At an AHA-sponsored briefing Nov. 19 on Capitol Hill, hospital leaders urged Congress to protect the 340B Drug Pricing Program, and shared with congressional staff the benefits that the program brings to vulnerable patients.
“People within the communities that Trinity Health serves receive tremendous and likely irreplaceable benefits” from the 340B program, including free or reduced prescription medications, enhanced clinical pharmacy services and other programs and services that enhance the health of individuals and communities, said Bob Ripley, vice president and chief pharmacy officer for Trinity Health in Livonia, Mich.
Leaders from Temple University Hospital in Philadelphia, Saint Thomas Health (part of Ascension Health) in Nashville, Tenn., and Providence Health & Services in Seattle also participated in the briefing.
Section 340B of the Public Health Service Act requires pharmaceutical manufacturers participating in Medicaid to sell many outpatient drugs at discounted prices to health care organizations that care for many uninsured and low-income patients. This, in turn, allows hospitals to stretch limited federal resources to reduce the price of outpatient pharmaceuticals for patients and expand health services to their communities.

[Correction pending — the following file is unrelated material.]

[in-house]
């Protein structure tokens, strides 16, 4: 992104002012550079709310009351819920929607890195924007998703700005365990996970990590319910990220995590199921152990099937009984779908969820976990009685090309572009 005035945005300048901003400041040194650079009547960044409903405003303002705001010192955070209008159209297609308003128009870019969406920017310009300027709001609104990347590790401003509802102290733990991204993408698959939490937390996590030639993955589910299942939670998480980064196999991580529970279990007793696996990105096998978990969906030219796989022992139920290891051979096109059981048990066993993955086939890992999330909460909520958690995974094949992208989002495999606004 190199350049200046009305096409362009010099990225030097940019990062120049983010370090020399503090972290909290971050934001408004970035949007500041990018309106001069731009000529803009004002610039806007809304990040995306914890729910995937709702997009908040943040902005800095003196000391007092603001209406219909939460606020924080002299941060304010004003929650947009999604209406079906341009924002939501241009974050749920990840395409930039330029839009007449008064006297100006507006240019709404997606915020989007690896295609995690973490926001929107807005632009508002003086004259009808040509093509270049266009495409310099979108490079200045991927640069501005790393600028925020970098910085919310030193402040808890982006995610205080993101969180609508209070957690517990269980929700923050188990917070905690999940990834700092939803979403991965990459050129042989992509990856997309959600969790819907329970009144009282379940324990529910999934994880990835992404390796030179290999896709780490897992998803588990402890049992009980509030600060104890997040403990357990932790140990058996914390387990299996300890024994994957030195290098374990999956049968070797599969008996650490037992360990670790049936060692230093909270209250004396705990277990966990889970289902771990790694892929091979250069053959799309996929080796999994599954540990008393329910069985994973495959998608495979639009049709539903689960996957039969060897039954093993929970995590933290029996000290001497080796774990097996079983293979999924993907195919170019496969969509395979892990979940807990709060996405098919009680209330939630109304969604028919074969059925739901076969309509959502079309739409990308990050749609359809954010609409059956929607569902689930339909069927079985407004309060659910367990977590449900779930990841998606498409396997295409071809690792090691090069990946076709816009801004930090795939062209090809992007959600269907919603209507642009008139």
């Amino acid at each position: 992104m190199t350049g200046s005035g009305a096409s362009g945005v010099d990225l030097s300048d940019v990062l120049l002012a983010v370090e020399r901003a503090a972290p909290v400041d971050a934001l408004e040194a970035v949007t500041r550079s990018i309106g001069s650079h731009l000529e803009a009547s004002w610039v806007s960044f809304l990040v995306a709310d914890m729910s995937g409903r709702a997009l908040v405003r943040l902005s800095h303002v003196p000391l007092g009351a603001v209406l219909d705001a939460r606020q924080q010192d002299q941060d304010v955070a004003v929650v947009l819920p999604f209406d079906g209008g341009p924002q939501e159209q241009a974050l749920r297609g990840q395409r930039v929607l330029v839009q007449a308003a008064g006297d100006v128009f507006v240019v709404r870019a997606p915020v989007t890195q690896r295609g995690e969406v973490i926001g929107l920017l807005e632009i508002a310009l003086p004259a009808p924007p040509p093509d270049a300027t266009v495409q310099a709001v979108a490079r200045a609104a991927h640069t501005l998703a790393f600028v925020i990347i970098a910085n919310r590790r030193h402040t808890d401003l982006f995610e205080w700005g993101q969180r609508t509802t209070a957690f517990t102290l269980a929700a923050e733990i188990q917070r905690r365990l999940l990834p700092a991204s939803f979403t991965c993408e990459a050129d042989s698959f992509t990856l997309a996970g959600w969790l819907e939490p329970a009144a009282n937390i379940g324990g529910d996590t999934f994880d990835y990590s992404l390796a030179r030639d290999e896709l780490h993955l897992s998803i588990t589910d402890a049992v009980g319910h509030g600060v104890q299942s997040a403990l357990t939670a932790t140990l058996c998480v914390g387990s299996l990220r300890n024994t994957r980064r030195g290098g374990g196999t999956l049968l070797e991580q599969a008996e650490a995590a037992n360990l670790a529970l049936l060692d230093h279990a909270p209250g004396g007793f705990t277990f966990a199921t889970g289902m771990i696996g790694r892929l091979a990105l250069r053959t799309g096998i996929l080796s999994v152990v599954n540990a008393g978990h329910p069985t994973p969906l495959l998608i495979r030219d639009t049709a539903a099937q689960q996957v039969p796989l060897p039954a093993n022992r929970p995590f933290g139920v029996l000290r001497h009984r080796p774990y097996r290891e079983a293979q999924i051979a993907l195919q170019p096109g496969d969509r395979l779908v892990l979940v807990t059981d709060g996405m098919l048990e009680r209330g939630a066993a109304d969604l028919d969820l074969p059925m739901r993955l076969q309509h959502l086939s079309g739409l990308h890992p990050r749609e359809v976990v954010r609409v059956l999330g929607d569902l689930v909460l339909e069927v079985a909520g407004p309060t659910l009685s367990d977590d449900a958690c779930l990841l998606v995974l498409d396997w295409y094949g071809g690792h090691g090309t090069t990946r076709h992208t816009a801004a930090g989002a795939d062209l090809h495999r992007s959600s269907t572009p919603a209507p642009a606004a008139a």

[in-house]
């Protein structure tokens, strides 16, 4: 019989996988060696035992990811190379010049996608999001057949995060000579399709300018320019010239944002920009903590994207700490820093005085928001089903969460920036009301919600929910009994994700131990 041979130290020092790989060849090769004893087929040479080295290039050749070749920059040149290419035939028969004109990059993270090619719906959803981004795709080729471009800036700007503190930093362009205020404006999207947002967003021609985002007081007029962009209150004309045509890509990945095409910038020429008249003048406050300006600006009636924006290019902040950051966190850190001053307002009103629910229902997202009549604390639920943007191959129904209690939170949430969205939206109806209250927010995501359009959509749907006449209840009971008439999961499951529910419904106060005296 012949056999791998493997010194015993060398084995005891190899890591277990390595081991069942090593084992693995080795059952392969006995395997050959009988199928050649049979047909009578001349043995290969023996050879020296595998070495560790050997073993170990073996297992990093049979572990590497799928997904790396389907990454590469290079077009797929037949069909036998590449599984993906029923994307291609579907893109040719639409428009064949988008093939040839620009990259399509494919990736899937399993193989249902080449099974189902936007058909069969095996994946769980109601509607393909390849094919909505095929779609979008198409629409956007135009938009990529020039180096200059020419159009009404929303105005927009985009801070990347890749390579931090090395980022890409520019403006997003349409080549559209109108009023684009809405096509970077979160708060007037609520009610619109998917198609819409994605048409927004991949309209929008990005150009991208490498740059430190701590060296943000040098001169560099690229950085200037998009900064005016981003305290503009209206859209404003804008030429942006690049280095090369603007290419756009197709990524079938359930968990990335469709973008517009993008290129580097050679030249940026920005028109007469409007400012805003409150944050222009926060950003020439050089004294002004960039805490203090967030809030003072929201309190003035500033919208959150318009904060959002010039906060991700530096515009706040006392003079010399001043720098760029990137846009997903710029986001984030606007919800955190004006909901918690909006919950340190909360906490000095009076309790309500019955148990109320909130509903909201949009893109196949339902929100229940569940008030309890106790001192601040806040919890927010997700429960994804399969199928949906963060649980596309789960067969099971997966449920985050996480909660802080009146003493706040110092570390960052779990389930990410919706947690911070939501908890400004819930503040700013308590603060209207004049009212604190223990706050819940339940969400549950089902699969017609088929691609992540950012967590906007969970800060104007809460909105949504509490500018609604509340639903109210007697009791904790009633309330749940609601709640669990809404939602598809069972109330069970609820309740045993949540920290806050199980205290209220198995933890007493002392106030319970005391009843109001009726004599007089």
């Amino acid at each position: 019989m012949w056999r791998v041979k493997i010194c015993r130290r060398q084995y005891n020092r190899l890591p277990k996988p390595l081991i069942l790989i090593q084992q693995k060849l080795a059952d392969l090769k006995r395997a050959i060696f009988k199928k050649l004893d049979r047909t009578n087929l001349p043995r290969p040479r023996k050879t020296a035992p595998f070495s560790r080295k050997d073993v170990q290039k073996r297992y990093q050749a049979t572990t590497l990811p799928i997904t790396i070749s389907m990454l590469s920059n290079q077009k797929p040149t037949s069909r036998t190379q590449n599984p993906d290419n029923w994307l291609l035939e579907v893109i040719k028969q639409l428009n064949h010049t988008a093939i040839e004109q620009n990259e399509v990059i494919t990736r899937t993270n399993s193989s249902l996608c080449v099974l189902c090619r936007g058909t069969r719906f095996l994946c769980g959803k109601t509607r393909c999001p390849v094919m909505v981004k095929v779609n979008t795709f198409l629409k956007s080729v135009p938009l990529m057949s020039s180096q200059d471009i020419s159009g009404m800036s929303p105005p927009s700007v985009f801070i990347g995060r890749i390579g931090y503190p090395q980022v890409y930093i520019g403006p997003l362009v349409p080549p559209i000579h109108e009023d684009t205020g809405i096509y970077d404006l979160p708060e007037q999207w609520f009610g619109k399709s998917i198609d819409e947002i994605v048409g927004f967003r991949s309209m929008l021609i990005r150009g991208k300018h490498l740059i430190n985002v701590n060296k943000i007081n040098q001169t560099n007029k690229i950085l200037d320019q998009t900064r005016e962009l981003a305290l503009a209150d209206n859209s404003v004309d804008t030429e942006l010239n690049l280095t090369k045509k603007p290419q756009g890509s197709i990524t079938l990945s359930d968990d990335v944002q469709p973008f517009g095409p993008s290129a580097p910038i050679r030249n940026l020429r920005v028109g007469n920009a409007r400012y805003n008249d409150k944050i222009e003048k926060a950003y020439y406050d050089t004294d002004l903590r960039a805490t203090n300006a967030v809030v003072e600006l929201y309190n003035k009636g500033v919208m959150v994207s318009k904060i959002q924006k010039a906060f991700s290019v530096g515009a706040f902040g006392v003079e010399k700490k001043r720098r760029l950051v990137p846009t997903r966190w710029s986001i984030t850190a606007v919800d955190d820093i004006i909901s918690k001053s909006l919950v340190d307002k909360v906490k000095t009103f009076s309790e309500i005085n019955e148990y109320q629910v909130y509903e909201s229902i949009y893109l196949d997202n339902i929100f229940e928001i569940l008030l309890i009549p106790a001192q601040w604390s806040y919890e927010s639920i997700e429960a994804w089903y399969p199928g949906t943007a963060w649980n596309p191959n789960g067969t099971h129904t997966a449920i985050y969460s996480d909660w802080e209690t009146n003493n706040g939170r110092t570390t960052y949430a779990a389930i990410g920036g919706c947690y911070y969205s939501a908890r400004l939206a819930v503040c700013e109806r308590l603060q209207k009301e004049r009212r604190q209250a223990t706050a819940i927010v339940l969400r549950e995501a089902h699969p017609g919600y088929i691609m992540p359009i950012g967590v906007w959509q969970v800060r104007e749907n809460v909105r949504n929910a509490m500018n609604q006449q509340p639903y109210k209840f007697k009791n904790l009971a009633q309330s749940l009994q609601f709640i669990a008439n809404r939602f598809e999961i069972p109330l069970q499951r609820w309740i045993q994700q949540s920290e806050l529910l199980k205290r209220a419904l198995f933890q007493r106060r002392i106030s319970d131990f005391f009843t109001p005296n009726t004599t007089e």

At the briefing, the hospital leaders expressed concerns with many aspects of recent 340B guidance recently proposed by the Health Resources and Services Administration – the federal agency responsible for overseeing the program. Among other concerns, they said the proposed policy changes could jeopardize hospitals’ ability to care for vulnerable patients and communities.
David Neu, executive director of pharmacy at Saint Thomas Health, said that HRSA’s proposal to prohibit 340B discounts for discharge prescriptions would have significant negative consequences for patients.
He said an uninsured, diabetic patient would have to pay $288 for an insulin prescription instead of the $16 the patient would have to pay if the drug could be accessed at 340B prices.
“We believe HRSA should leave the patient definition alone and allow discharge prescriptions to be filled under the 340B program,” Neu said.
In conjunction with the briefing, AHA released a new animated video and infographic (see page 5) detailing how hospitals use 340B savings they receive from discounts on high prescription drug prices to reinvest in programs that enhance patient services and access to care. Click here to watch the video.
See the AHASTAT blog post for more on the briefing. – Pete Davis